When the results of a major long-term, multicenter study, the Trial of Preventing Hypertension (TROPHY), were called into question in two editorials published in the November 2006 issue of the American Journal of Hypertension (AJH), it was inevitable that an exchange of views between the study's supporters and detractors would occur.
The essential issue is whether the TROPHY data support the conclusions reported in the New England Journal of Medicine. The March issue of the American Journal of Hypertension publishes a response from TROPHY study investigators Stevo Julius, MD, ScD, Brent M. Egan, MD, and M. Anthony Schork, PhD, defending the work, while authors of the original AJH editorials, Dr. Stephen Persell, Dr. David W. Baker and Dr. Jay I. Meltzer provide further information to support their earlier observations and indicate that their original criticisms remain unaddressed.
In a letter to the editor entitled "From TROPHY with Pride" Dr. Julius, Dr. Egan and Dr. Schork write, "Both editorials directly or obliquely express suspicion about our motivation in designing TROPHY....About eight years ago, we designed a protocol which used a definition of hypertension acceptable to practicing physicians. Furthermore, we stipulated that there should be an active treatment period followed by a period of withdrawal of treatment, and that both periods should be equally long. We also requested that at the study end the raw data be transferred to TROPHY investigators for independent analysis. We spent several years contacting various sponsors. To our delight the then Astra Merck US, now AstraZeneca LTD, accepted the protocol and funded the study. Thus, TROPHY was designed by a group of experts and arose from an abiding interest in the topic rather than from a suspicious relationship with industry."
The letter goes on to address Dr. Meltzer's criticisms of a change of terminology from "high normal blood pressure" to "prehypertension" and the fact that the home blood pressure measurements data was not published in the primary paper. It continues with a discussion of Dr. Persell's and Dr. Baker's concerns about how TROPHY participants were classified as hypertensive and how time-related blood pressure trends were presented in TROPHY.
"Drs. Persell-Baker suggested formation of a national consensus panel for design of future trials," the letter concludes. "Debates without new data are not useful. Hopefully Dr. Meltzer, as well as Drs. Persell and Baker, will design improved studies, and in due course materially contribute to our knowledge. Generally our study has been very well received and new studies are planned. We are proud to have opened novel avenues for clinical research in hypertension."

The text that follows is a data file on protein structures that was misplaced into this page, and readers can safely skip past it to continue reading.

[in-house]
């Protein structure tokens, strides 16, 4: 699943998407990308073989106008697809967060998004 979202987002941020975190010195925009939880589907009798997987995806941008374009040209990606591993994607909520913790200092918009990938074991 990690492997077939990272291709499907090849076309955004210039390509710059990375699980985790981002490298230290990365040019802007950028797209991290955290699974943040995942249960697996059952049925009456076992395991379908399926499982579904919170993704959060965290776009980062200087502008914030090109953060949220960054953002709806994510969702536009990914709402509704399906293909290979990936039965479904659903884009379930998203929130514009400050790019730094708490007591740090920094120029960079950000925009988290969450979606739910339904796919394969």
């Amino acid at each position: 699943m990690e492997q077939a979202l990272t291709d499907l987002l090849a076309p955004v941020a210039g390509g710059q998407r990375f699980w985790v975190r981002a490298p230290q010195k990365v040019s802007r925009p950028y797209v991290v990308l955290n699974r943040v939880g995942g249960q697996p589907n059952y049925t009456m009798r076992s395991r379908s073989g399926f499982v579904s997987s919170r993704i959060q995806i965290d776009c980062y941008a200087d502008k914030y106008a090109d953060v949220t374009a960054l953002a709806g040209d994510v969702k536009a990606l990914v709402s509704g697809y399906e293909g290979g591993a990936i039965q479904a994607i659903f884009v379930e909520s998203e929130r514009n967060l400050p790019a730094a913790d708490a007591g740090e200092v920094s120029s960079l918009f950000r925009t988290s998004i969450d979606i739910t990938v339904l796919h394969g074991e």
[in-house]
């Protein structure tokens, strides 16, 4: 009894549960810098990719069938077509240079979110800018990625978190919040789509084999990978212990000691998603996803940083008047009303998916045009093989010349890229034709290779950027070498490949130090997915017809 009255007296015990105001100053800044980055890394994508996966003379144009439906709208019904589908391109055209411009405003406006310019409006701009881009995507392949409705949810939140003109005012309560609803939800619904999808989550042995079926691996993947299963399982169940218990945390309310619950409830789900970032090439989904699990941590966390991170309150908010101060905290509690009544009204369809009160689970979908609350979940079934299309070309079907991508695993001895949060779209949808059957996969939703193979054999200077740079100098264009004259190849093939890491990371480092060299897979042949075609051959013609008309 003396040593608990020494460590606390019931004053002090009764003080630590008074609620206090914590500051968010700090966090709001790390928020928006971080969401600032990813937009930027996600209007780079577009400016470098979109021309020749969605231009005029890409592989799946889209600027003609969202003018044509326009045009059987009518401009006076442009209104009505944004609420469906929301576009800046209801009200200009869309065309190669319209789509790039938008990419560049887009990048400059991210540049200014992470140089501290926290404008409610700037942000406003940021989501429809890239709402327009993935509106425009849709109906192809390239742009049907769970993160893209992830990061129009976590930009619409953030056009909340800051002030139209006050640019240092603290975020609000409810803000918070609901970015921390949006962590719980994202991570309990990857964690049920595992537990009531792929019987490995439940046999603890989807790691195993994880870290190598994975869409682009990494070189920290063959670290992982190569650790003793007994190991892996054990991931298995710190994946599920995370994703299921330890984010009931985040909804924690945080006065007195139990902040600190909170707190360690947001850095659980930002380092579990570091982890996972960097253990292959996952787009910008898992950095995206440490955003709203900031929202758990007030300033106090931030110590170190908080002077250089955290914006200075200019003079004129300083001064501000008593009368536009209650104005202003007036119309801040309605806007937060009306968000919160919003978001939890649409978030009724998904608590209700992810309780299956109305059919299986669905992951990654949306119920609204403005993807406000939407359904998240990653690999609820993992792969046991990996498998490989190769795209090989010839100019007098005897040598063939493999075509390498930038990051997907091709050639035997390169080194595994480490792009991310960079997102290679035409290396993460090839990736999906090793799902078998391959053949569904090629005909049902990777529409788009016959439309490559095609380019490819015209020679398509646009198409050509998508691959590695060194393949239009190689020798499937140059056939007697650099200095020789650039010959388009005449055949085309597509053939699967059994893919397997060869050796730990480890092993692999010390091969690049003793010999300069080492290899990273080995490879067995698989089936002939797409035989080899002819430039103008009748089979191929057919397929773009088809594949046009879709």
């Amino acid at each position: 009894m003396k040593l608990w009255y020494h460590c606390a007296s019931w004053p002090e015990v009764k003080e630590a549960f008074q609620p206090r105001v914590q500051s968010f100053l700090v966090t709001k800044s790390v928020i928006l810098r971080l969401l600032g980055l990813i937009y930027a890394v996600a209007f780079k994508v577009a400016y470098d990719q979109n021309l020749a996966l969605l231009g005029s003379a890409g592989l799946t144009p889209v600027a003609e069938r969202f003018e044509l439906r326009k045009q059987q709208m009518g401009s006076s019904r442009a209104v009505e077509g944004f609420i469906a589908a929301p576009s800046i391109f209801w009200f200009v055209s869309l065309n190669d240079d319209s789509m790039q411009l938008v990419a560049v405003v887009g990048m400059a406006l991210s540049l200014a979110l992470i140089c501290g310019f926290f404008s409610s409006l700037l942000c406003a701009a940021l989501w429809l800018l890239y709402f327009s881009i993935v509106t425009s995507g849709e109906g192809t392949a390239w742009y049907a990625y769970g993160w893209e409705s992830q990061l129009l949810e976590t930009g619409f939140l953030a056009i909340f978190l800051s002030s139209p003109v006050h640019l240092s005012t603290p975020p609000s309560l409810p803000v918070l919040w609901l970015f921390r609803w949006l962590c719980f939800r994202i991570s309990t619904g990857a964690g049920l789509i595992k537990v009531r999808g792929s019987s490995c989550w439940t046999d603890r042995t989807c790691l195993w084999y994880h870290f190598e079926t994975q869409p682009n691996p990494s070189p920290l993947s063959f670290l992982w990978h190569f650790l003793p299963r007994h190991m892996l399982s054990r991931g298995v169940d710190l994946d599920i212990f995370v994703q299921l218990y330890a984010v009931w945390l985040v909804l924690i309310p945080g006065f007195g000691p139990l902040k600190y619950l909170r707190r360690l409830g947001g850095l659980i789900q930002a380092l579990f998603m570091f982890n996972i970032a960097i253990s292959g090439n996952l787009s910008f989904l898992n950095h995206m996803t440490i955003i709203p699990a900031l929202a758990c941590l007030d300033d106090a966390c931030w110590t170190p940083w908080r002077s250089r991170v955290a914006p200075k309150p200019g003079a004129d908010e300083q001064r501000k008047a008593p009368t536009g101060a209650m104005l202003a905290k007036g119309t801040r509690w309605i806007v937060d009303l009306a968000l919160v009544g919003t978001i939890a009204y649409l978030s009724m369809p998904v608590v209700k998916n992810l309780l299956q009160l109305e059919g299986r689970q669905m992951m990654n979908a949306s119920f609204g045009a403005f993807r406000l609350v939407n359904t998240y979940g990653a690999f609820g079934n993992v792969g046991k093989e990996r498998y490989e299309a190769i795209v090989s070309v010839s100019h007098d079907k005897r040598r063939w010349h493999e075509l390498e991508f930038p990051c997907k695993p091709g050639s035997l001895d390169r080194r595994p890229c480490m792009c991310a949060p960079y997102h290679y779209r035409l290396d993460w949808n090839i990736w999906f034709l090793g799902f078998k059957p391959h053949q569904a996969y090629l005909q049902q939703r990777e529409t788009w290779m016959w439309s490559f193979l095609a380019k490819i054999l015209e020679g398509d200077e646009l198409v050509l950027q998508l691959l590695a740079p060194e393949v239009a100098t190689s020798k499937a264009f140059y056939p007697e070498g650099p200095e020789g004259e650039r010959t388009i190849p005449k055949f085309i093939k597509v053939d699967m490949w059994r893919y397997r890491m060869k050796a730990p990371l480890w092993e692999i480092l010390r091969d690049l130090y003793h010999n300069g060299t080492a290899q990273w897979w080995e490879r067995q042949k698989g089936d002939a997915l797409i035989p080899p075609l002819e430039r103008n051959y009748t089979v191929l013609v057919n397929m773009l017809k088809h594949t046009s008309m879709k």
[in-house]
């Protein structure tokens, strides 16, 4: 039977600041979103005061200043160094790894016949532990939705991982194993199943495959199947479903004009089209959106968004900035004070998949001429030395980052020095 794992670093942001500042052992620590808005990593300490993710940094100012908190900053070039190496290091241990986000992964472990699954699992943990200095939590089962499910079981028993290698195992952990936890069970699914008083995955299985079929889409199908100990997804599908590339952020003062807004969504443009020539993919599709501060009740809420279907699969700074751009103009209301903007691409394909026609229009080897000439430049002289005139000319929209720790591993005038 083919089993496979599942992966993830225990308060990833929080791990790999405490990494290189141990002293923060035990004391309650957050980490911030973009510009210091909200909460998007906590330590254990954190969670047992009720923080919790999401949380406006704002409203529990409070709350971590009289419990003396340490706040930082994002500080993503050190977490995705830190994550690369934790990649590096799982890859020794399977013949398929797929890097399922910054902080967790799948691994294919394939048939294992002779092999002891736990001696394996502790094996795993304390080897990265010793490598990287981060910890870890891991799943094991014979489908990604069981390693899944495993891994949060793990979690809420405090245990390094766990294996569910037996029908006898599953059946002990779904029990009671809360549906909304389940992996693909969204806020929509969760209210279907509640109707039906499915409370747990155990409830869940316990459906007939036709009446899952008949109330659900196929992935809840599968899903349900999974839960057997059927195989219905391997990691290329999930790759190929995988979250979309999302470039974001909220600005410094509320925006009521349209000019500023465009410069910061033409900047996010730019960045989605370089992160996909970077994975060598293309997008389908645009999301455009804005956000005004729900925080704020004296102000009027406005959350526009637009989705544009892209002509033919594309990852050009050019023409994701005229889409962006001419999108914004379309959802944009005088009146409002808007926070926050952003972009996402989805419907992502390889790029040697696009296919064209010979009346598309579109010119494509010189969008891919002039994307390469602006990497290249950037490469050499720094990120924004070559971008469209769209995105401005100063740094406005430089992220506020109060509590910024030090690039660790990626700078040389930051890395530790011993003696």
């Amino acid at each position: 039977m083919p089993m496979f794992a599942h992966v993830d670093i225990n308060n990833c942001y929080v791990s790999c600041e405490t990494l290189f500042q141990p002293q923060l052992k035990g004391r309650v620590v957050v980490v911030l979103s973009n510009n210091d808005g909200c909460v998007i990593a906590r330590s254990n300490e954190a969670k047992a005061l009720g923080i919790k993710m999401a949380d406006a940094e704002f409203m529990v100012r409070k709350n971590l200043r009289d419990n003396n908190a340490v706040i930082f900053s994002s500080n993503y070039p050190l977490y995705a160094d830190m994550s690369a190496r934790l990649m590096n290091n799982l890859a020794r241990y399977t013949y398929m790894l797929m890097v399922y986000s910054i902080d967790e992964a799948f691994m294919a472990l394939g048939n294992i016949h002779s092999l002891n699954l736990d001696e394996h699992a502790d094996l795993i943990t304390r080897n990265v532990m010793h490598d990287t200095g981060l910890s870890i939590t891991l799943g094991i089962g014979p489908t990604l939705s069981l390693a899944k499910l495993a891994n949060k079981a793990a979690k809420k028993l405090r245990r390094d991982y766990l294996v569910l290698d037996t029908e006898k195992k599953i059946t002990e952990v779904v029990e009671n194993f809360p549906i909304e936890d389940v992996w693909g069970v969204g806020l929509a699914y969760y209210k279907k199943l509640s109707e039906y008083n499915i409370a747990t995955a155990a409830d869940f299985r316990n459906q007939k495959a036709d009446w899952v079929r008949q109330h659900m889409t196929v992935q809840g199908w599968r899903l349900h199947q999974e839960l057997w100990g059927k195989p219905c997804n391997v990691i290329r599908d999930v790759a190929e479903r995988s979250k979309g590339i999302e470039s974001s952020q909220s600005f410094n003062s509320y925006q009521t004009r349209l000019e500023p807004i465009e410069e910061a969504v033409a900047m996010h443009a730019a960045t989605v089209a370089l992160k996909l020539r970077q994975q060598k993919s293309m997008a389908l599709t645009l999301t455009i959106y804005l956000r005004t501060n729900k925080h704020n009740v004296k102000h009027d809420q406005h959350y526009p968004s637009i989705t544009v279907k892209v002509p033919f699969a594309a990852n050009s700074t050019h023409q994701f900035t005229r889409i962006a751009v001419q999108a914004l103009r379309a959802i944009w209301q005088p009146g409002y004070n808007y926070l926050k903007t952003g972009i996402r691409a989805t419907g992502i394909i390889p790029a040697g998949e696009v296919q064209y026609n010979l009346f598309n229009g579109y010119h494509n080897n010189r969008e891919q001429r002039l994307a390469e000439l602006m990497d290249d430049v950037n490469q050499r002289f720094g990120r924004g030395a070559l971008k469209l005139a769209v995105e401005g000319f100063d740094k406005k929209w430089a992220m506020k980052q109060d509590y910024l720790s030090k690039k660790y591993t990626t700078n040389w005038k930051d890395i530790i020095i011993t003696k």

Stephen Persell, MD, MPH, and co-author David W. Baker, MD, MPH, both of the Feinberg School of Medicine at Northwestern University, argue that "We appreciate that Drs. Julius, Egan and Schork responded to our editorial but disagree with their statement that debates without new data are not useful. We live in a country with a healthcare system that has not been able to meet the needs of the public, even for the most well proven therapies and the costs of healthcare continue to rise. It is appropriate for us to critically appraise studies that could influence which treatments are offered to patients."
Jay I. Meltzer MD, Clinical Specialist in Hypertension in the Nephrology Division of the Columbia College of Physicians and Surgeons, was not convinced by Dr. Julius' reply. He remains skeptical of the study design, of changes in terminology and in interpretation of data. Most importantly, he includes figures drawn from the original publication of Julius et al (Trial of preventing hypertension, Design and 2-year progress report. Hypertension. 44:146-151, August 2004), as well as the critical figure from the TROPHY final report to permit readers the chance to judge for themselves whether the data supports the contention that hypertension was prevented. He believes that the data confirm his view "that TROPHY did not prove, as claimed, that treatment of high normal blood pressure, or prehypertension, with candesartan for two years prevented the subsequent development of hypertension, but, paradoxically, probably proved the converse, that it did not."
The reply to the editorials is "From TROPHY with Pride" by Stevo Julius, MD, ScD, Brent M. Egan, MD, and M. Anthony Schork, PhD. The rejoinders are "Response to 'From TROPHY with Pride'" by Stephen D. Persell, MD, MPH and David W. Baker, MD, MPH; and "Rebuttal of 'From TROPHY with Pride'" by Jay I. Meltzer MD. All appear in the American Journal of Hypertension, Volume 20/Issue 3 (March 2007), published by Elsevier.
The original editorials are "Studying Interventions to Prevent the Progression from Prehypertension to Hypertension: Does TROPHY Win the Prize?" by Stephen D. Persell, MD, MPH, and David W. Baker, MD, MPH, and "A Specialist in Clinical Hypertension Critiques the TROPHY Trial" by Jay I. Meltzer MD. Both were published in the November 2006 issue of the American Journal of Hypertension, Volume 19/Issue 11.
Materials provided by Elsevier Health Sciences. Note: Content may be edited for style and length.
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